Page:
Broader scopes will require tenant involvement

Outlining the parameters for mapping transitional climate-related risk in Choice Property REIT’s portfolio of more than 700 largely retail and warehouse/distribution properties, Ariel Feldman, the company’s director, sustainability and environmental programs, touched on one of the longstanding barriers to energy upgrades — split incentives. The GHG lens brings a new dimension to the debate around owners’ investments in systems that they do not control and gives them a more obvious stake in the benefits.

“Typically, REITs in North America haven’t really been focusing on the retail and industrial sectors (for sustainability measures) because there’s not a lot of control. We’re trying to reframe thinking about those types of assets because we know those assets are going to be subject to regulations going forward as we transition to a zero-carbon economy,” Feldman said. “We’re starting to think about things like: If you’re going to put a gas-fired rooftop unit on a retail sector tenant, what obligation do you have down the line to change that up to an electric heat pump? Because, how can you expect your tenants to go net-zero if they’re being given gas-fired equipment?”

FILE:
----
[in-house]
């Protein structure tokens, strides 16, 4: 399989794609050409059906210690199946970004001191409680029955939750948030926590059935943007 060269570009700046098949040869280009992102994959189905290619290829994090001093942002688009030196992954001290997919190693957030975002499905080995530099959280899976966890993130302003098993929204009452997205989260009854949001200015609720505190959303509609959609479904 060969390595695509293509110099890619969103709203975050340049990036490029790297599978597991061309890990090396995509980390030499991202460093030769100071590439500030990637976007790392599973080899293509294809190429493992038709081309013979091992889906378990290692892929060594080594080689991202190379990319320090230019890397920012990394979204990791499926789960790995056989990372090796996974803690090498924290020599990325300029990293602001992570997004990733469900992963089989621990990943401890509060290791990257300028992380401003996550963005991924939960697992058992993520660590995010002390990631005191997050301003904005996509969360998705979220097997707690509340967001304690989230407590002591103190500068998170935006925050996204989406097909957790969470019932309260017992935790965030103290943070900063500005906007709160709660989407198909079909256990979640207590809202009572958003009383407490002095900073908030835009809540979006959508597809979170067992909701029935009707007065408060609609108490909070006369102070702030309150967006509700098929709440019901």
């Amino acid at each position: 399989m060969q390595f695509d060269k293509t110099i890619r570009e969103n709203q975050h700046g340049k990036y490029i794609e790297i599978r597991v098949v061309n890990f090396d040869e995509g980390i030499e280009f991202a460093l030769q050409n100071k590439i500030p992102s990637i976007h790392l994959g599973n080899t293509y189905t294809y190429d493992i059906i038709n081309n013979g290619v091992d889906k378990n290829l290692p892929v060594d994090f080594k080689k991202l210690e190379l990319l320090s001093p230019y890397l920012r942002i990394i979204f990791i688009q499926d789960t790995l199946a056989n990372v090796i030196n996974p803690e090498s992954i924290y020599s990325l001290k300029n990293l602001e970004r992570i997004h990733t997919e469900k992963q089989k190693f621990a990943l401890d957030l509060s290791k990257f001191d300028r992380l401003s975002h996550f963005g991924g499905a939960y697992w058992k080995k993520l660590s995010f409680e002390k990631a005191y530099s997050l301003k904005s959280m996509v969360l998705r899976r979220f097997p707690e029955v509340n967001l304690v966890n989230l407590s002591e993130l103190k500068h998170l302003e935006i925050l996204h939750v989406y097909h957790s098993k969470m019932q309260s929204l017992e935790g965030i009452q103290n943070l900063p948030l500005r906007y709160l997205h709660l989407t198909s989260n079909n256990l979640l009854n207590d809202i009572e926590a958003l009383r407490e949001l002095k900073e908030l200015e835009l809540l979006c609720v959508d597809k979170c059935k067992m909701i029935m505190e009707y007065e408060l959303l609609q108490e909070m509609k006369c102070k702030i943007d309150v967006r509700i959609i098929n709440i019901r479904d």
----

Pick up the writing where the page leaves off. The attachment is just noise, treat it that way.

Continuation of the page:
That complements other emerging considerations both related to an evolving landlord-tenant relationship and the need to look at capital replacements in a larger and coordinated context. Brooks noted that, for now, commercial real estate owners/managers are mostly grappling with scopes one and two of the Greenhouse Gas Protocol, which account for: 1) direct emissions from owned or controlled sources such as natural gas-fired boilers; and 2) indirect emissions related to production of the electricity and/or district heating/cooling that buildings consume.

However, it’s expected that, as in Europe, scope three, which covers all other indirect emissions that occur in a company’s value chain, will increasingly draw scrutiny. That will place added emphasis on the flow of users and goods to and from properties.

“Scope three is the bulk of our footprint and many of our peers’ footprints as well,” Feldman maintained. “Any net-zero commitment that doesn’t at least look at scope three is not really going to be as impactful.”

Ringo Ng, director, climate and energy, with Cadillac Fairview Corporation, agreed there is an important role for landlords as “stewards” or a “resource” in helping tenants transition away from higher carbon intensities. “One thing we’re trying to look at is how do we collaboratively work with key tenants across the nation in innovative ways, whether that be financing or other ways, to lower common emissions collectively and jointly,” he reported.